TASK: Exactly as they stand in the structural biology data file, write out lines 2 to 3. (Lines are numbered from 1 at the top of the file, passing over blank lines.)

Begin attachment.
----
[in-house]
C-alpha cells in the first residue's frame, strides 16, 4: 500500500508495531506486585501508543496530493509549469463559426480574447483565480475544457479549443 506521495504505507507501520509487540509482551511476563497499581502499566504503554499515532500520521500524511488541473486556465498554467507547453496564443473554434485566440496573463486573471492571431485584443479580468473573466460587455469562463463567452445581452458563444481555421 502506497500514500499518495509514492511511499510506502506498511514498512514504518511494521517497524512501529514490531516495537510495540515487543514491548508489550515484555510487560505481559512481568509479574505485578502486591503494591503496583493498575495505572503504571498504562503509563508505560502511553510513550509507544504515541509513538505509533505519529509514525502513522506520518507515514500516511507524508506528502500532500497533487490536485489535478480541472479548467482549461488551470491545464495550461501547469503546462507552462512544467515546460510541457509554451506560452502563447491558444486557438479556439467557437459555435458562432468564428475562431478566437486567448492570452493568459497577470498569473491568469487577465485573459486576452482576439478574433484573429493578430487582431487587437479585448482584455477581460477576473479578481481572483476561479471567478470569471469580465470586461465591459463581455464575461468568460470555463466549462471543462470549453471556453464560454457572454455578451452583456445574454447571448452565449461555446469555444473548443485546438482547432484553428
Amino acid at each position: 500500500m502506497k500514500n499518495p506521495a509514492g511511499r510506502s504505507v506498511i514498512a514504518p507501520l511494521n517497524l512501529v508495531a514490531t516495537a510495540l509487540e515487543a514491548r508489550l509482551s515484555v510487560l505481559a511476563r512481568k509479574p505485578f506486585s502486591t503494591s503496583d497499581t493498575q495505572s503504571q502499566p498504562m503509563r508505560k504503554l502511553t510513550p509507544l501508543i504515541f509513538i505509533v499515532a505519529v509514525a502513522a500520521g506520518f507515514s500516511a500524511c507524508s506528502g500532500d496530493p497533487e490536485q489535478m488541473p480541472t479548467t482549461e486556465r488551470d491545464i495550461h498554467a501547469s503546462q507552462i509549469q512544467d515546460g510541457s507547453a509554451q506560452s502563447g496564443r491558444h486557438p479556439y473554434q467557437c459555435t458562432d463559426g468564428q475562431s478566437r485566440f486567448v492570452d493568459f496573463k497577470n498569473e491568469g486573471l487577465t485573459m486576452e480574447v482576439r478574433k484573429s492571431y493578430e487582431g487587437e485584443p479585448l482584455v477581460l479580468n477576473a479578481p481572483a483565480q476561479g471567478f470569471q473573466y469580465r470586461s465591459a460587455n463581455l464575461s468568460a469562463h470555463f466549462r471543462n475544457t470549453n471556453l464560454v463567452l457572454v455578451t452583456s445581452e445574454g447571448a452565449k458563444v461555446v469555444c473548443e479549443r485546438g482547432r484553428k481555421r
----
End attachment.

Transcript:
C-alpha cells in the first residue's frame, strides 16, 4: 500500500508495531506486585501508543496530493509549469463559426480574447483565480475544457479549443 506521495504505507507501520509487540509482551511476563497499581502499566504503554499515532500520521500524511488541473486556465498554467507547453496564443473554434485566440496573463486573471492571431485584443479580468473573466460587455469562463463567452445581452458563444481555421 502506497500514500499518495509514492511511499510506502506498511514498512514504518511494521517497524512501529514490531516495537510495540515487543514491548508489550515484555510487560505481559512481568509479574505485578502486591503494591503496583493498575495505572503504571498504562503509563508505560502511553510513550509507544504515541509513538505509533505519529509514525502513522506520518507515514500516511507524508506528502500532500497533487490536485489535478480541472479548467482549461488551470491545464495550461501547469503546462507552462512544467515546460510541457509554451506560452502563447491558444486557438479556439467557437459555435458562432468564428475562431478566437486567448492570452493568459497577470498569473491568469487577465485573459486576452482576439478574433484573429493578430487582431487587437479585448482584455477581460477576473479578481481572483476561479471567478470569471469580465470586461465591459463581455464575461468568460470555463466549462471543462470549453471556453464560454457572454455578451452583456445574454447571448452565449461555446469555444473548443485546438482547432484553428
Amino acid at each position: 500500500m502506497k500514500n499518495p506521495a509514492g511511499r510506502s504505507v506498511i514498512a514504518p507501520l511494521n517497524l512501529v508495531a514490531t516495537a510495540l509487540e515487543a514491548r508489550l509482551s515484555v510487560l505481559a511476563r512481568k509479574p505485578f506486585s502486591t503494591s503496583d497499581t493498575q495505572s503504571q502499566p498504562m503509563r508505560k504503554l502511553t510513550p509507544l501508543i504515541f509513538i505509533v499515532a505519529v509514525a502513522a500520521g506520518f507515514s500516511a500524511c507524508s506528502g500532500d496530493p497533487e490536485q489535478m488541473p480541472t479548467t482549461e486556465r488551470d491545464i495550461h498554467a501547469s503546462q507552462i509549469q512544467d515546460g510541457s507547453a509554451q506560452s502563447g496564443r491558444h486557438p479556439y473554434q467557437c459555435t458562432d463559426g468564428q475562431s478566437r485566440f486567448v492570452d493568459f496573463k497577470n498569473e491568469g486573471l487577465t485573459m486576452e480574447v482576439r478574433k484573429s492571431y493578430e487582431g487587437e485584443p479585448l482584455v477581460l479580468n477576473a479578481p481572483a483565480q476561479g471567478f470569471q473573466y469580465r470586461s465591459a460587455n463581455l464575461s468568460a469562463h470555463f466549462r471543462n475544457t470549453n471556453l464560454v463567452l457572454v455578451t452583456s445581452e445574454g447571448a452565449k458563444v461555446v469555444c473548443e479549443r485546438g482547432r484553428k481555421r